- Mercedes has a small SUV with their BluTec urine-scrubbed diesel motor, and an E class that no one can afford.
- Volkswagen has the Jetta TDI, the minutes old 2010 Golf TDI, and some small SUV that no one buys.
- Audi has the same as VW, but they're all Audi-fied, so the Jetta Sportwagon TDI becomes the A3 TDI, which adds $12k to the sticker.
- BMW has a 3 series diesel that the dealerships in Texas, Oklahoma and New Mexico haven't heard of, though it apparently costs $50k.
- I think Jeep still has a crappy 3.something lire diesel option on their crossover Liberty but for fuck's sake who wants a goddamn Jeep?
The thing is, I sort of want a car that doesn't take a lot of resources...not for cash savings, but for karma. Plus I do want to be able to have more than one passenger. I'd kind of like a more grown-up car that still has some of the fun Fast and Furious elements that my RSX has, like a decent suspension and some extra kick from a decent motor. I don't like hybrids; I've driven the Honda / Toyota type and the Ford type, and while the Ford Fusion drives like a real car and has real brakes and makes car noises, it costs $35k before they tack on the "every one of these sells instantly,so let's add $4k to the price" Dealer Greed Fee(tm).
The VW diesel motor has been around since nineteen dickety two, uses a new high pressure common fuel rail and direct injection to make the combustion more thorough (which, in combination with a "re-burn" of the exhaust, removes the need for urea injection to reduce particulate pollution). It is a stout little motor, and has come a long way from its 1.6l 48hp roots. The latest 2l incarnation is offered in EU with up to 170hp, but in the US we get one option: the 140hp 2.0l turbo version. It was the easiest motor to make 50 state emissions legal. In this base form, it makes as much torque as the base Ford F-150 pickup truck.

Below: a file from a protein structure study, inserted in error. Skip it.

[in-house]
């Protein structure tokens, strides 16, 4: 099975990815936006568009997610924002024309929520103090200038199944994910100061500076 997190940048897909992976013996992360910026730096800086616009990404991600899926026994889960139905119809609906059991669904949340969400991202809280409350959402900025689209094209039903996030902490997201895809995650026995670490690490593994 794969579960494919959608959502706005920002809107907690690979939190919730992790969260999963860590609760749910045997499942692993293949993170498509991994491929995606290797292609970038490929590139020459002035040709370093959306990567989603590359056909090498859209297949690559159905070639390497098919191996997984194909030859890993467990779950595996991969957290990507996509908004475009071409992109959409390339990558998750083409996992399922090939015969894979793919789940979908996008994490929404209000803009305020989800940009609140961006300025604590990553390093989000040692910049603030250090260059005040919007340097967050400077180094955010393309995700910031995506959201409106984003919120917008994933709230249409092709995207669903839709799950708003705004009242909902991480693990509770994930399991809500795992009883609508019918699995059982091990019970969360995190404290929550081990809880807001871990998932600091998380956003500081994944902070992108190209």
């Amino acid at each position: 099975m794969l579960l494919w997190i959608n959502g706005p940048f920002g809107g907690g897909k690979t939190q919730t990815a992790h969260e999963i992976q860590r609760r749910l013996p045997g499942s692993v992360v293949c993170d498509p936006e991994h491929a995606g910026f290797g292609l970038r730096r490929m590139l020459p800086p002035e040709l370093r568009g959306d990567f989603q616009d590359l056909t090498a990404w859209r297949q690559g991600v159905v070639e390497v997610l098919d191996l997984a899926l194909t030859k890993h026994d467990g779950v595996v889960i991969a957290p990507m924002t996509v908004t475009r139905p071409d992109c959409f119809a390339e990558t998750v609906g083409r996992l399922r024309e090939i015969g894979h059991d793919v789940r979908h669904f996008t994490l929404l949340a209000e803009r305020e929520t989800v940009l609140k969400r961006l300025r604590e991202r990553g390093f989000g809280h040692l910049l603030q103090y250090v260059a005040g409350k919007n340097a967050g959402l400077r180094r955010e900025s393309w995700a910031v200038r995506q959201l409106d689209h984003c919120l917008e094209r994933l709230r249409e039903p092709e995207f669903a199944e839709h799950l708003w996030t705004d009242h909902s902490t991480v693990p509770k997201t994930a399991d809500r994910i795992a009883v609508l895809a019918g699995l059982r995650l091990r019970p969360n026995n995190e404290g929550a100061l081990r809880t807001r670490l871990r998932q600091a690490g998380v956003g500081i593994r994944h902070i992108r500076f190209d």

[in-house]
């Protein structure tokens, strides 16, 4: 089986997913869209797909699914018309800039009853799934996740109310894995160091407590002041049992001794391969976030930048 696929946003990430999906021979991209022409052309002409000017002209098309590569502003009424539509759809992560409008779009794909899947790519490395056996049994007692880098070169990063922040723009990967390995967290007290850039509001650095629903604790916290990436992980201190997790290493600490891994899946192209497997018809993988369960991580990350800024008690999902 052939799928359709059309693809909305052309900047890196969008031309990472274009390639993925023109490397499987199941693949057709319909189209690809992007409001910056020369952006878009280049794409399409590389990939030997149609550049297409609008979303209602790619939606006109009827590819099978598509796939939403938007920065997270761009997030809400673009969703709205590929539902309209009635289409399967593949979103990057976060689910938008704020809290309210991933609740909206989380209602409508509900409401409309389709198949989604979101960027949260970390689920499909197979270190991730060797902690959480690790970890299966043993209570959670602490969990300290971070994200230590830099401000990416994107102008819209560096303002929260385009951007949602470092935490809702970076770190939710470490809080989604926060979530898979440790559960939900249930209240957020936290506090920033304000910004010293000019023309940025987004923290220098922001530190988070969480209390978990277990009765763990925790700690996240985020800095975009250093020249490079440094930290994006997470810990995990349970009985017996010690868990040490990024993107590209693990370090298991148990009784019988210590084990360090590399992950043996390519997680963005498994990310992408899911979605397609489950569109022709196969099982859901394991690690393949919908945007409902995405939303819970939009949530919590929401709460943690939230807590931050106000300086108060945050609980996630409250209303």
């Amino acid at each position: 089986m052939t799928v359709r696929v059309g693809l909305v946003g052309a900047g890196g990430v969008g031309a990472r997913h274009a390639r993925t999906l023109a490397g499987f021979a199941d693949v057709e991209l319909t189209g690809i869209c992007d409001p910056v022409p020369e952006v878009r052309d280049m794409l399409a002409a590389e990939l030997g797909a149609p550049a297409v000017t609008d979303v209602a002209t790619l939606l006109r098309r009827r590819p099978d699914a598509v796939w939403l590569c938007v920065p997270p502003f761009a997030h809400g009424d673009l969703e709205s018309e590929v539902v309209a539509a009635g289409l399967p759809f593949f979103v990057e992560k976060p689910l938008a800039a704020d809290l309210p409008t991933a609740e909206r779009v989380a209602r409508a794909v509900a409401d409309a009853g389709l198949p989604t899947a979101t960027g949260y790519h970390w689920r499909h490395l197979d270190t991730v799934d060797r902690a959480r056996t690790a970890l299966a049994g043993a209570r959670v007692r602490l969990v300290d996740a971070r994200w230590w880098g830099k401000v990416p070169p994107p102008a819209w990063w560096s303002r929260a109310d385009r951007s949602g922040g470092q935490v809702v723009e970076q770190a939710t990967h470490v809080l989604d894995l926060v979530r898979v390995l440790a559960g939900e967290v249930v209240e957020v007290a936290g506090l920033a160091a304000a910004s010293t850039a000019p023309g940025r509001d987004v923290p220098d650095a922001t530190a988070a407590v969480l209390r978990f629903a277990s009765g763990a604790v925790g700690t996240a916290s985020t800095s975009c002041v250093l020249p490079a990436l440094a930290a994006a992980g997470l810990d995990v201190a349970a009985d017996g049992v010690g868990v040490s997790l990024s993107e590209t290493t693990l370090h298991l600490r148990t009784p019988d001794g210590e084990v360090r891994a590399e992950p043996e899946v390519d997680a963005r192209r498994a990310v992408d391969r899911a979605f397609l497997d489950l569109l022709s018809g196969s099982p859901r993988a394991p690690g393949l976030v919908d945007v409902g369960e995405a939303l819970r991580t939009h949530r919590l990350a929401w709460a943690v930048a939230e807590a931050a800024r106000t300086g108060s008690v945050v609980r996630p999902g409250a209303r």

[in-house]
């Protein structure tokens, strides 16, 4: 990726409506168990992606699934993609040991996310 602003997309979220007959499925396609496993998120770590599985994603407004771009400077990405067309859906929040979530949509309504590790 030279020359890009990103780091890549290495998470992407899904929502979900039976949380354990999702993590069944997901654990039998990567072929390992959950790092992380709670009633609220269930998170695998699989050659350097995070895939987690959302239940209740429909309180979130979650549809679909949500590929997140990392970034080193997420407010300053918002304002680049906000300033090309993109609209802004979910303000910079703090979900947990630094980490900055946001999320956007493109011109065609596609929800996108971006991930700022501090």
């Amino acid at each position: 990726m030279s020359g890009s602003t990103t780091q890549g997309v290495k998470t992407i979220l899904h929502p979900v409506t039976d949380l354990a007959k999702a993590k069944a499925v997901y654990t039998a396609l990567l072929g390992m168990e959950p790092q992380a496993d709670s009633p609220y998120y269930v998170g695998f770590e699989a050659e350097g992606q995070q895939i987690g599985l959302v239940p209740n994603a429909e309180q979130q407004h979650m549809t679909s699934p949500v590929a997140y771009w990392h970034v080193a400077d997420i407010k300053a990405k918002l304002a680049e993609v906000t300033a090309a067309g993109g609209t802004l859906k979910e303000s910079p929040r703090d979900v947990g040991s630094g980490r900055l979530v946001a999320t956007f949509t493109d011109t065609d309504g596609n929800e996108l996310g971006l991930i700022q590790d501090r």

And that's the kicker for me. The torque on these motors makes them feel more powerful than they are. The power is available in places you need it: starting off and overtaking. Actually, torque is what makes a hybrid at all interesting, since electric motors make all of their torque from 0 rpm. The diesel isn't quite that crazy but the available powerband is wide and flat. Unlike my current car, you can't rev a diesel to 9200rpm. Unlike my current car, you don't need to.
In this and every other TDI, the fuel economy and emissions are stellar. The car is EPA rated at 30 city, 42 highway. The EPA ratings for gasoline cars are normally optimistic and unlikely. Apparently for diesels the numbers are pessimistic and highly likely; in Canada and Germany, this car gets the equivalent of 38mpg for the city cycle, and up to 53 on the highway. That's pretty decent for a car that uses million year old technology and runs on dead dino goo.
That motor plus the latest Mark 6 Golf chassis (which is, from what I've read, a serious improvement over the Mk V) sounds ideal. And, after tax title license and etc, the cost is $28k.
The problems: VW has had a reputation for dodgy quality in the last ten years, though for the last few they've been improving. My co-worker's 04 Passat has more problems than any modern car not made in the UK or Russia. It scares me a bit to go from Japanese precision to German process improvements.